- When you go into labour, both your lithium levels and your baby's lithium levels could become dangerously high. This is because the way your body clears lithium changes very suddenly during childbirth.
- If you breastfeed, there is a very high risk of passing on lithium to your baby through your breast milk. This could be dangerous to your baby’s health.
The Royal College of Psychiatrists has more information about taking lithium while pregnant or breastfeeding.
If you decide it's best to continue with your lithium treatment, you and your doctor should take these steps to manage the risks:
- Regular lithium level monitoring. Your doctor will need to monitor your blood lithium level very carefully throughout your pregnancy to make sure it stays within a safe range. As a guideline, they should check your levels at least every 4 weeks, then weekly from the 36th week of pregnancy.
- Your doctor may need to adjust your dose. This is because your kidneys clear lithium from your body differently when you're pregnant.
- You should give birth in hospital. This is because your obstetric team will need to monitor your lithium levels. Your obstetric team is the medical team who help to deliver you baby.
- The doctor who prescribes you lithium should speak regularly with your obstetrician about your treatment. Your obstetrician is the doctor responsible for delivering your baby.
- You should stop taking lithium as soon as you go into labour. Your obstetrician will need to carefully check your fluid and salt balance and the level of lithium in your blood throughout your labour.
Anticonvulsant mood stabilisers carry the following risks to your baby:
- Anticonvulsant drugs may cause your baby to develop foetal anticonvulsant syndrome, if you take them while you are pregnant. Children who develop this syndrome can have physical defects and delayed development. They may need special educational support. The Organisation for Anticonvulsant Syndrome (OACS) has more information about foetal anticonvulsant syndrome on its website.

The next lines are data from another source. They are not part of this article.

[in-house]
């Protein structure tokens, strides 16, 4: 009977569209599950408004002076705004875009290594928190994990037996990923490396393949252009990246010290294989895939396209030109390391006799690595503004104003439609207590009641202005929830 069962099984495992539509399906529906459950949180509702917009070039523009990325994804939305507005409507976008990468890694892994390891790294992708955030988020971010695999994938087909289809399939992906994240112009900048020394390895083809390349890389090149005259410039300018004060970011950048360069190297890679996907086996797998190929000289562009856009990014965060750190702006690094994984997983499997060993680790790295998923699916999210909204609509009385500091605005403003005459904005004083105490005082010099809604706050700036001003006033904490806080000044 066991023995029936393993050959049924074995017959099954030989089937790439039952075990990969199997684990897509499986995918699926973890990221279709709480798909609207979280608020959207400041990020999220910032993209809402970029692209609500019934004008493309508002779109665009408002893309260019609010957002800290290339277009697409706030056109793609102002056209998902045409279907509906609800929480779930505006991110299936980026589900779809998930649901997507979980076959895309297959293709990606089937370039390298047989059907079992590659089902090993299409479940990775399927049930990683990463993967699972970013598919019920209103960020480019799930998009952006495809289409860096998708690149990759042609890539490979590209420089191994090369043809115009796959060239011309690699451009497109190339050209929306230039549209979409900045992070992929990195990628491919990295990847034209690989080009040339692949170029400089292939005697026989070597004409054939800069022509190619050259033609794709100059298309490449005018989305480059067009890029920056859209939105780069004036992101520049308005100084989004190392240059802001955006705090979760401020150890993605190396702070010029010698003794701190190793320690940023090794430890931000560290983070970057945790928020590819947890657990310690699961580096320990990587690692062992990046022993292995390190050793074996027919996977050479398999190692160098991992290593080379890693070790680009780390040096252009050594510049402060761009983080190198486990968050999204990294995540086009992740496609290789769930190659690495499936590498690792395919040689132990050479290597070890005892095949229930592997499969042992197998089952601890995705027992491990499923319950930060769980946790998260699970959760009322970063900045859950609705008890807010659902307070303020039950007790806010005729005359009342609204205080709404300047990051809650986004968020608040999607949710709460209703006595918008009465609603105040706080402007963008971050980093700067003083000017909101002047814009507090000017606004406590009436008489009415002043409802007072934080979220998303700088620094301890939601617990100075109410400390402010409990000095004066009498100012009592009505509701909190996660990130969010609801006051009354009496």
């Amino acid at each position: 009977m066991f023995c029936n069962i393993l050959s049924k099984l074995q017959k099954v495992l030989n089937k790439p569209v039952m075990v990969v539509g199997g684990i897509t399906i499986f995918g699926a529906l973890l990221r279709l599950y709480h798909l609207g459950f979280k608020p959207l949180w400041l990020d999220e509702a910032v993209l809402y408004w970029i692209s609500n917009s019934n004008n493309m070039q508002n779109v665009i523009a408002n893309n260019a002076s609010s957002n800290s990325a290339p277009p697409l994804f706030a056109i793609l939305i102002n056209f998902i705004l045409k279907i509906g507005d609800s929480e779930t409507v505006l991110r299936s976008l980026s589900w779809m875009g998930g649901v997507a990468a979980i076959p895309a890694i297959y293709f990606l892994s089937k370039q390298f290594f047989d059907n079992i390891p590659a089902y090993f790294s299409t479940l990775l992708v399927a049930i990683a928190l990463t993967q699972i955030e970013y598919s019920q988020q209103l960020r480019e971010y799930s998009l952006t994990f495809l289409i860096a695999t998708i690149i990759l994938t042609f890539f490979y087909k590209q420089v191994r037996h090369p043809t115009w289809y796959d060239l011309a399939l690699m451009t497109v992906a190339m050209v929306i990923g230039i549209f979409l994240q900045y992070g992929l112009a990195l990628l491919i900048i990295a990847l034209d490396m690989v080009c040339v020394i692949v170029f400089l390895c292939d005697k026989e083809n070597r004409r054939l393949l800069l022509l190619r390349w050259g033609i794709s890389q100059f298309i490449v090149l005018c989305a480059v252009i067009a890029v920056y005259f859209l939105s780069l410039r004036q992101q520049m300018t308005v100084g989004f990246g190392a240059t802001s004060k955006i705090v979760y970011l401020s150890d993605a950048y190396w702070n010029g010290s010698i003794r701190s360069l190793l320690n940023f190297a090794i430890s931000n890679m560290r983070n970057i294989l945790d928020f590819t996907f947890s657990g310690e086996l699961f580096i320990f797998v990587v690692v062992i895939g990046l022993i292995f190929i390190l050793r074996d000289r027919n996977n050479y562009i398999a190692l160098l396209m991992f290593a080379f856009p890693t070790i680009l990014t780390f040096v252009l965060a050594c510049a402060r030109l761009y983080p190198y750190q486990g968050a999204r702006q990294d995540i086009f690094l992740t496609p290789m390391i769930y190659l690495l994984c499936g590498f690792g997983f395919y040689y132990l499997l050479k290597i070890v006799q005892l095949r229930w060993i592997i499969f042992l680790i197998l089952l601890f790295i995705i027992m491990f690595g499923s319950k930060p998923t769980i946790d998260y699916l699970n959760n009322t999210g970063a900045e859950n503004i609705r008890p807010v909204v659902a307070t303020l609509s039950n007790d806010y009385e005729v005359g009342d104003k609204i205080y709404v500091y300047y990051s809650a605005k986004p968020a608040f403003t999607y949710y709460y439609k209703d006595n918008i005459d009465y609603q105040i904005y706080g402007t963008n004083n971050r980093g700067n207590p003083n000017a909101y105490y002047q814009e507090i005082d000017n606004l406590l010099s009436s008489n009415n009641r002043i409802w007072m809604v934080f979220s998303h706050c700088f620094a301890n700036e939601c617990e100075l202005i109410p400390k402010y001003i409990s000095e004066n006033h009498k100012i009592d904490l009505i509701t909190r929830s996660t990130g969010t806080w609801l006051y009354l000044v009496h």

- If you breastfeed, anticonvulsant drugs could be passed to your baby through your breast milk. It's possible that your baby could experience some side effects from the medication. You should talk to your doctor about what feels right for you, before you decide to breastfeed.
Each individual anticonvulsant drug also has its own risks. These risks are outlined below:
Valproate carries the highest risk of danger to your baby out of all mood stabilisers. It can cause a number of different defects and symptoms in your baby. Together, these are known as 'foetal valproate syndrome'. They include:
- heart defects
- spinal defects, such as spina bifida
- face and skull malformation, including cleft lip
- malformed sexual organs
- extra, or deformed, fingers or toes
- bleeding and liver disease
- a higher likelihood that your child might be diagnosed with autism and learning difficulties. There is also some evidence that children may have a higher risk of developing symptoms of attention deficit hyperactivity disorder (ADHD).
The regulators of this medicine say that you should not take valproate if you are pregnant.
They also say you should not be prescribed valproate if you are able to become pregnant, unless you have a pregnancy prevention programme in place. See our page on valproate for more information about this.